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“If I die,” Sam told me from his hospital bed, “I want you to be okay.”

“You’re not going to die.” I told him. Though he probably couldn’t hear me, even with his CI (Cochlear Implant) on. It was always hard for him to hear when he was distracted, and he was very distracted at the moment trying to detangle all the i/v tubes in his arm.

We got a brand new CI just a month before. Sam didn’t think it was better than his 2002 model, but I knew that it was because he could hear me when he wasn’t facing me. I thought it was a miracle. He could hear me from across the room! That was a first.

He didn’t wear his CI very often because he preferred the silence most times, and he was worried the CI would get damaged somehow.

Sam was always paranoid. He was, after all, schizoaffective. But people don’t die after gall bladder surgery. That’s what I thought. Sure he had lots of stomach problems the last few months, but I blamed it on him eating like a Hobbit. A Hobbit from Louisiana. I called him my Hobbit specifically because he loved food. He would try just about anything at least once. He loved my cooking, and would have cooked for himself except we banned him from the kitchen and the barbeque when he burned his eyebrows.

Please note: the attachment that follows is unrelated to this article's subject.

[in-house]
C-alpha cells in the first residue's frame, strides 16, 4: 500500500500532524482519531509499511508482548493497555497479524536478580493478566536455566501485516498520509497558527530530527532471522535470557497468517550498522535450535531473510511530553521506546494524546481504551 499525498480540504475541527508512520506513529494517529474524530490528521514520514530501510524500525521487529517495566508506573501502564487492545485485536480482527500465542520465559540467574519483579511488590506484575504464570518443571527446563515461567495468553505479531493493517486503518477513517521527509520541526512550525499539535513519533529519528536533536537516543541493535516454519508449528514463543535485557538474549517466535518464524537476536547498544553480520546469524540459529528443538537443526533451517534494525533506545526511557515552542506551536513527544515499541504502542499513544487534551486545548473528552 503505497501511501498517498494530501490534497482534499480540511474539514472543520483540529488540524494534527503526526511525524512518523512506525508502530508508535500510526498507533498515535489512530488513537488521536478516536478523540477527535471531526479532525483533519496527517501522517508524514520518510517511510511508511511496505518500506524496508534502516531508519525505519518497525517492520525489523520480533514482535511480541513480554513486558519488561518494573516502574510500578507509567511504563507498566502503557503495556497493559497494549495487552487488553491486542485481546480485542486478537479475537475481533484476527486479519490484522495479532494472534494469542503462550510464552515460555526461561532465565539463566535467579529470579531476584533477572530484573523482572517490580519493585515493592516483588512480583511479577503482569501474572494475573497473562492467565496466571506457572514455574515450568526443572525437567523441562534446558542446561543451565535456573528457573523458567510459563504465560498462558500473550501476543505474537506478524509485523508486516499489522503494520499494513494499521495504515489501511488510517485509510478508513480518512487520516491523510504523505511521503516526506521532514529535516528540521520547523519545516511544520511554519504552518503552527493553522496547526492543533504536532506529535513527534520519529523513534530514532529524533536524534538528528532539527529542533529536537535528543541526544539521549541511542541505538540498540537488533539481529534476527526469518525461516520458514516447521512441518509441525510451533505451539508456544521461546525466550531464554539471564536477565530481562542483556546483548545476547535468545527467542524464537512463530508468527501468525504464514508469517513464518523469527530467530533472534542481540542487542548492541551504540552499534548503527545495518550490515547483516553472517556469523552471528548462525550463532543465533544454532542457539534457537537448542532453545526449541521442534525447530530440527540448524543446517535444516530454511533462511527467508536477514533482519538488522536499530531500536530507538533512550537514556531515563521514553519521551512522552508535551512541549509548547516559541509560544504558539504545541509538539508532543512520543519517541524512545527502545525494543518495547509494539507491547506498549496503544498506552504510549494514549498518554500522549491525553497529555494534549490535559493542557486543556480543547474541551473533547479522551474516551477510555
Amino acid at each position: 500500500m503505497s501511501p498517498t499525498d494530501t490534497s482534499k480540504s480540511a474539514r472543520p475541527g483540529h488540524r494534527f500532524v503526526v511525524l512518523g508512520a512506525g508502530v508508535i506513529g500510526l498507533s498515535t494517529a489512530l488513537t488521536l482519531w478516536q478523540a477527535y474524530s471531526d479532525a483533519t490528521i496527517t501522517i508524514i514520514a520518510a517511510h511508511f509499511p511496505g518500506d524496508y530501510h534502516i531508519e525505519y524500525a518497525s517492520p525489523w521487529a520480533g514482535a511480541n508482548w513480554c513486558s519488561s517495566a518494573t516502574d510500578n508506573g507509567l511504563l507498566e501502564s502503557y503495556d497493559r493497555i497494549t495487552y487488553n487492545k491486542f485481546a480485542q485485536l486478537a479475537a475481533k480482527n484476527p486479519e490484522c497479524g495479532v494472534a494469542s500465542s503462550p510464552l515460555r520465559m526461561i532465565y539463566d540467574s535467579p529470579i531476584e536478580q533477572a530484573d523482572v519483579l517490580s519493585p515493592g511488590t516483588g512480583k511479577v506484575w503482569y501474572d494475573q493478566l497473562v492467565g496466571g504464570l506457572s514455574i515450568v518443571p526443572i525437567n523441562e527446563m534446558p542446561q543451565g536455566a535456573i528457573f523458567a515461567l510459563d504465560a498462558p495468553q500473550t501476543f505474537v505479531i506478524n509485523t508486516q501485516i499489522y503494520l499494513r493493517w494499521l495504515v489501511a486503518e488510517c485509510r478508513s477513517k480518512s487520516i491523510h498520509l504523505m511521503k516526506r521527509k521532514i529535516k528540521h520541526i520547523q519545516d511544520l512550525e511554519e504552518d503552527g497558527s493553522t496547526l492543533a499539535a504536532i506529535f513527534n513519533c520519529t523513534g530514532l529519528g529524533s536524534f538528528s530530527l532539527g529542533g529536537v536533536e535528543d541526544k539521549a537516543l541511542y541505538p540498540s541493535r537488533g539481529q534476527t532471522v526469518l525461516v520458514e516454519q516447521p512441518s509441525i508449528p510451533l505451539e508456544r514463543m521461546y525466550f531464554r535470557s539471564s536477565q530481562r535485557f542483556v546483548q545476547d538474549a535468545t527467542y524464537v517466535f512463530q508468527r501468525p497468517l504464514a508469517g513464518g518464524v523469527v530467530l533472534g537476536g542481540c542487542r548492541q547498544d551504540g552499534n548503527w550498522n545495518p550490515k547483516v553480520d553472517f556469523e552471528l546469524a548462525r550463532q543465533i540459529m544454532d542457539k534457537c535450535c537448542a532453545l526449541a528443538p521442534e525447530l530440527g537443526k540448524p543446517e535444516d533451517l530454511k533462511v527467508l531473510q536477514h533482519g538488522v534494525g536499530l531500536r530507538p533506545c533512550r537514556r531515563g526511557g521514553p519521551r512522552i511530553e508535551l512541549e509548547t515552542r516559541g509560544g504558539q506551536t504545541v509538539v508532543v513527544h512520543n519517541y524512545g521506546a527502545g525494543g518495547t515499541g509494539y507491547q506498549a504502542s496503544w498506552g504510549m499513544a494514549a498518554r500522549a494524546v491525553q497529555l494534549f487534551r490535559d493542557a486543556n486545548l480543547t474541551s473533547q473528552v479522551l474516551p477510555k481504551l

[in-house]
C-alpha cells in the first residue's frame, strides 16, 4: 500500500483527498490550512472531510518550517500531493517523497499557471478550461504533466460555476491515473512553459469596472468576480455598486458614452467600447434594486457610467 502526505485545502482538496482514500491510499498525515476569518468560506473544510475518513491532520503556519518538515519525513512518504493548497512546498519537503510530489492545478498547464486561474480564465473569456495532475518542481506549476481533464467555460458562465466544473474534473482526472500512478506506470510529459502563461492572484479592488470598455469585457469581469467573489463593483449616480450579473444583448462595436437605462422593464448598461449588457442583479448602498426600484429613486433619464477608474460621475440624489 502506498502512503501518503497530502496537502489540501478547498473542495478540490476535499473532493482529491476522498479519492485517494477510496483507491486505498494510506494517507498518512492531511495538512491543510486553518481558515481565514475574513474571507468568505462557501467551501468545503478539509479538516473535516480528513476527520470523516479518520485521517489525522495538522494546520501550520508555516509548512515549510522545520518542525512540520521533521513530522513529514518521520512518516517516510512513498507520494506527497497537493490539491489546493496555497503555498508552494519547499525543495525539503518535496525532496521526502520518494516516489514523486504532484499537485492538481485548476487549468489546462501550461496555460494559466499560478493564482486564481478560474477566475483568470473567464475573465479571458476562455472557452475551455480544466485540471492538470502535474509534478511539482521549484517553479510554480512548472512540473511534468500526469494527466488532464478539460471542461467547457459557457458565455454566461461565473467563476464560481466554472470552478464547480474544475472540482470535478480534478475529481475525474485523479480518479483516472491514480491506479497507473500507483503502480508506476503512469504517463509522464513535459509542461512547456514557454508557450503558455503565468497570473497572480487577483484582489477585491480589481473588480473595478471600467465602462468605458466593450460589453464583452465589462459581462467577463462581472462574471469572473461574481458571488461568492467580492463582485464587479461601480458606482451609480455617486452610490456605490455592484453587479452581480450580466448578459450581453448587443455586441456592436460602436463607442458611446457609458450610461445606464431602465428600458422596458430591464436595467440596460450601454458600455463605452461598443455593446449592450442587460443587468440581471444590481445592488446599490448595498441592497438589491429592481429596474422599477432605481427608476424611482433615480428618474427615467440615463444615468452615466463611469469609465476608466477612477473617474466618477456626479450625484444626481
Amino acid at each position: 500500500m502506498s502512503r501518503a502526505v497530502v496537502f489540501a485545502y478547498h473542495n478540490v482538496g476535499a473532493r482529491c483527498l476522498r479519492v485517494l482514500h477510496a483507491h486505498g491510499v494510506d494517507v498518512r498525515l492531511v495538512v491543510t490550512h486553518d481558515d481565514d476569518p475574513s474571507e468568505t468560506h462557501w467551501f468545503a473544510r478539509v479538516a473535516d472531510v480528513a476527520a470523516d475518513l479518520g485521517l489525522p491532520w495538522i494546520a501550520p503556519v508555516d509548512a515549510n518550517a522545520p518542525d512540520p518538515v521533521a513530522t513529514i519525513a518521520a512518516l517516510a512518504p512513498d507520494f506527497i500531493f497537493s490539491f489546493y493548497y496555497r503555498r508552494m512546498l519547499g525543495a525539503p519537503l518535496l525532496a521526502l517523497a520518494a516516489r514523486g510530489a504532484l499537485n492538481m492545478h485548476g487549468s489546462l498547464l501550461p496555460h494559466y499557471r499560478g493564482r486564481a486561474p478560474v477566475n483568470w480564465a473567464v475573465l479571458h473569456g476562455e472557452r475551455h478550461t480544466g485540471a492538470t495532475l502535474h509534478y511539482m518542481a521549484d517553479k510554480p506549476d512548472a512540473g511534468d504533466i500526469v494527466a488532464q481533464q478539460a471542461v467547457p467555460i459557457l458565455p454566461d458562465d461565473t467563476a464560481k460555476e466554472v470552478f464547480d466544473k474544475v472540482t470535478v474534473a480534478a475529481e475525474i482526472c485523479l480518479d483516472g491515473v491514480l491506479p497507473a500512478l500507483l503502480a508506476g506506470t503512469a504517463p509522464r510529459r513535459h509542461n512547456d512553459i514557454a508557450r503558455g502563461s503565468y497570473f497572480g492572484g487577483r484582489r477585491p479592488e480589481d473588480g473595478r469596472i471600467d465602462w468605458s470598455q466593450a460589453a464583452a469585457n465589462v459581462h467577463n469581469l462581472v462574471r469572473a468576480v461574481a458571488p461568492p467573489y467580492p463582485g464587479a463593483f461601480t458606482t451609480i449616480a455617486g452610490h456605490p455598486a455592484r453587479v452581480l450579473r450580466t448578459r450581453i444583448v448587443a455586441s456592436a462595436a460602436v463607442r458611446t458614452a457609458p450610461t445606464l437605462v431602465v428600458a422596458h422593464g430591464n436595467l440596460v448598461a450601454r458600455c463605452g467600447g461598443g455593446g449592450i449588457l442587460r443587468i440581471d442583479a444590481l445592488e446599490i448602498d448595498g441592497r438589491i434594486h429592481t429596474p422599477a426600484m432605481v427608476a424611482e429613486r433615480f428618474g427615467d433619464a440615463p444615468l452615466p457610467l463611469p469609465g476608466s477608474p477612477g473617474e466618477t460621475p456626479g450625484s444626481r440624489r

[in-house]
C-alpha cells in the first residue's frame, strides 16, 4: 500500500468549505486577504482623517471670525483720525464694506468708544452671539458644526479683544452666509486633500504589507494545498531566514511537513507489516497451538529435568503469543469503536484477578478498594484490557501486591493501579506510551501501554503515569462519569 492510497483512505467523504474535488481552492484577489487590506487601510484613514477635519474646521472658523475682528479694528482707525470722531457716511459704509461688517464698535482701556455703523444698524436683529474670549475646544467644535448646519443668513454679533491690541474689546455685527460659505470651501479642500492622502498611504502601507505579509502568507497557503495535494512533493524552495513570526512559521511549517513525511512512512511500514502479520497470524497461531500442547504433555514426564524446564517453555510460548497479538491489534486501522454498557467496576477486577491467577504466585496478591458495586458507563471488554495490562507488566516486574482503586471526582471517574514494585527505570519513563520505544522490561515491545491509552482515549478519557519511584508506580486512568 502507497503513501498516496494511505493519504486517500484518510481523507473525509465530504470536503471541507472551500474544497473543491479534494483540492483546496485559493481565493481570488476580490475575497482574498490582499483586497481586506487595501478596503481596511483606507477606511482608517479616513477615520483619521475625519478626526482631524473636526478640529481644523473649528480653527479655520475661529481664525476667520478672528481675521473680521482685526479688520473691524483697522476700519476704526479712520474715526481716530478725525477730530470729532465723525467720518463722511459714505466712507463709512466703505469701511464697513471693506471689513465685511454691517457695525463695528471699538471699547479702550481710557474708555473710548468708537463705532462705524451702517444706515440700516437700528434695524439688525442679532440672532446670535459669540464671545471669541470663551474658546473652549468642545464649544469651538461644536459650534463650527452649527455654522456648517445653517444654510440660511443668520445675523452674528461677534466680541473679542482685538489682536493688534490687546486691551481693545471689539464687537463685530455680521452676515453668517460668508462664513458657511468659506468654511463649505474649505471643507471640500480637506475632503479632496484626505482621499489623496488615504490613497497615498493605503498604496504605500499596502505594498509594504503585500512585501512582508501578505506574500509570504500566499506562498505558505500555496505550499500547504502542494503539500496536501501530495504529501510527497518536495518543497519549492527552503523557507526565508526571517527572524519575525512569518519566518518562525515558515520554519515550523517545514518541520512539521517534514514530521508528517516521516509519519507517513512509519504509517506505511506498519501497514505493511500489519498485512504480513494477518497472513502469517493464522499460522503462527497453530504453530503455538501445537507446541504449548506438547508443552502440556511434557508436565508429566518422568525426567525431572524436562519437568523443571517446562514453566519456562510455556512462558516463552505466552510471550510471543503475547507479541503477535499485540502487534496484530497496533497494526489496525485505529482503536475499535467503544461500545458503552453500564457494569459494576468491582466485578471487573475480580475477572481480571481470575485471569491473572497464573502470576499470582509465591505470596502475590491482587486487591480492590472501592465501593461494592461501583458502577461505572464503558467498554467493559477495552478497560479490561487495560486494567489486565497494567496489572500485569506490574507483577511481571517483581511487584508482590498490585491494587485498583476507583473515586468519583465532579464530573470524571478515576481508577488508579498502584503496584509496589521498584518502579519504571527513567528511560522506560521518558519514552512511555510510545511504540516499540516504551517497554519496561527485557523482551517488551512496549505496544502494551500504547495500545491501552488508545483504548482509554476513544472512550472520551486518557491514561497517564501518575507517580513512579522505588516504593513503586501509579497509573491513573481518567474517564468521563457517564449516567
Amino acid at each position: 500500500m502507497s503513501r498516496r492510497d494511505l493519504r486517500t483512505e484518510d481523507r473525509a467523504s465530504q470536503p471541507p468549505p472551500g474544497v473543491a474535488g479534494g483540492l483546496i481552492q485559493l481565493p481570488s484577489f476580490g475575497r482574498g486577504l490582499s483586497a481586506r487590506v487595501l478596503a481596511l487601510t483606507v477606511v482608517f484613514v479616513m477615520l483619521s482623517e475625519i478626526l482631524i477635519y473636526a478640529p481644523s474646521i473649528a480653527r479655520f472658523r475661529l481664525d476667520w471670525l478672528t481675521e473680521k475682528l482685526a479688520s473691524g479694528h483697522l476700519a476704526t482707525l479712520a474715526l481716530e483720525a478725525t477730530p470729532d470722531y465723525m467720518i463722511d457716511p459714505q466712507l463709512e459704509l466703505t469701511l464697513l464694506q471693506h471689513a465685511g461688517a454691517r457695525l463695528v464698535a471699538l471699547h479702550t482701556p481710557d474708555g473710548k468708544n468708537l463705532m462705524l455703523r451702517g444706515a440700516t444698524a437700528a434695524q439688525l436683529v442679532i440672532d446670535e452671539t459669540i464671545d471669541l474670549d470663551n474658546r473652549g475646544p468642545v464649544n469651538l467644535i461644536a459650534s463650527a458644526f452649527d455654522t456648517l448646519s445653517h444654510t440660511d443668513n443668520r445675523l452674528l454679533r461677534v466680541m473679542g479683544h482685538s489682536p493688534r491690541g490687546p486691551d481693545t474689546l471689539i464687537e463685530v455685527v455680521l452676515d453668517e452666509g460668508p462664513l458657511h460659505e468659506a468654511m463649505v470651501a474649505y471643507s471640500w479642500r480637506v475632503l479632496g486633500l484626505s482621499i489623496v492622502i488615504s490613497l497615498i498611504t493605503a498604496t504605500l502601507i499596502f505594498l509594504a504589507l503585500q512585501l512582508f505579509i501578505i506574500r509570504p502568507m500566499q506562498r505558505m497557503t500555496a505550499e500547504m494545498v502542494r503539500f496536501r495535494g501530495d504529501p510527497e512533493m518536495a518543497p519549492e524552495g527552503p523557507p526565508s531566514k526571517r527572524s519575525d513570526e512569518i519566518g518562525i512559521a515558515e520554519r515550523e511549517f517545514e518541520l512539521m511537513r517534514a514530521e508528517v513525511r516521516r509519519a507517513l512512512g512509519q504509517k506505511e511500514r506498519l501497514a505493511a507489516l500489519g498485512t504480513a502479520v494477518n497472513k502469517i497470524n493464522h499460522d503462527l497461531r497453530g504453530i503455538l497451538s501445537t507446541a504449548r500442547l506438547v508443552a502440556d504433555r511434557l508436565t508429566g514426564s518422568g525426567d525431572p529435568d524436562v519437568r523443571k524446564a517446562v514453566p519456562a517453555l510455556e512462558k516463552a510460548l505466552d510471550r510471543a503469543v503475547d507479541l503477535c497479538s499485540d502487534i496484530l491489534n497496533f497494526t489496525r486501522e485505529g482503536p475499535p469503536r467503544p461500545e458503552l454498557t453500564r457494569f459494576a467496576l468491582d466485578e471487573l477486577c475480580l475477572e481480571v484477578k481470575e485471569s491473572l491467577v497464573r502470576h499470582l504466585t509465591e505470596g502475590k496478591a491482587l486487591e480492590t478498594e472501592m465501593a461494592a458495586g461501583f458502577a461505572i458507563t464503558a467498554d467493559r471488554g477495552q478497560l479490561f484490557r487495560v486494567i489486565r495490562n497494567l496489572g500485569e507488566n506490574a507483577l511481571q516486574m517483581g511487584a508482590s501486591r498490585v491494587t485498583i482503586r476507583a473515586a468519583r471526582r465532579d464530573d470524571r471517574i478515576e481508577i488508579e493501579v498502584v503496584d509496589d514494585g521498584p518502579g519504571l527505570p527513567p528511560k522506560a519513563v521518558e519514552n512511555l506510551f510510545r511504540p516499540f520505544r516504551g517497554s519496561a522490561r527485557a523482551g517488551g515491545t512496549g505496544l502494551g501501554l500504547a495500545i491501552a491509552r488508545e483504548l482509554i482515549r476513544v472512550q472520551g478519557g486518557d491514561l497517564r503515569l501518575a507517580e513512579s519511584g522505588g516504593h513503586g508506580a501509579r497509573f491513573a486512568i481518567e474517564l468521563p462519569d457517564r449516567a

Sam was going rapidly blind, and was already deaf. These complications probably lead to his paranoia and schizophrenia. It must have been very difficult to try and navigate as an adult male, keeping your independence, while your world was silent and getting dark. It’s a wonder he didn’t lose his marbles more often than he did.

“I want some water so bad,” he said. He was almost crying about it. I had a bottle of water with me. He probably couldn’t see it. I was sorely tempted to give it to him.

But I didn’t.

24 hours later he was dead.

I should have given him the water. I shouldn’t have given him that chipotle jelly that he hid in the cupboard. It was moldy by the time I saw him with it, eating it. I told him it was moldy and I’m pretty sure he threw it away, but how many other moldy things was he eating?

The first time I cleaned his coffee holder, a huge 32 ounce covered cup a trucker would envy, taking the cover off, it was covered in streaks of black in all the cracks and joints. I confiscated and cleaned it regularly after that.

I couldn’t remember how long he’d had stomach problems but I remember we switched him from his carbonated drinks to something less active. He didn’t drink coffee anymore as a card carrying member of the LDS church, but he did drink herbal tea for his stomach. I pretended I didn’t see the smuggled coffee he’d hide in the closet from time to time, but it’s hard to hide things as a blind man from your fully sighted spouse and your step kids who watch you ALL the time.

At least the cat never told on him.

After Sam passed, the death cert read he died from complications from gall bladder surgery.

I don’t think so.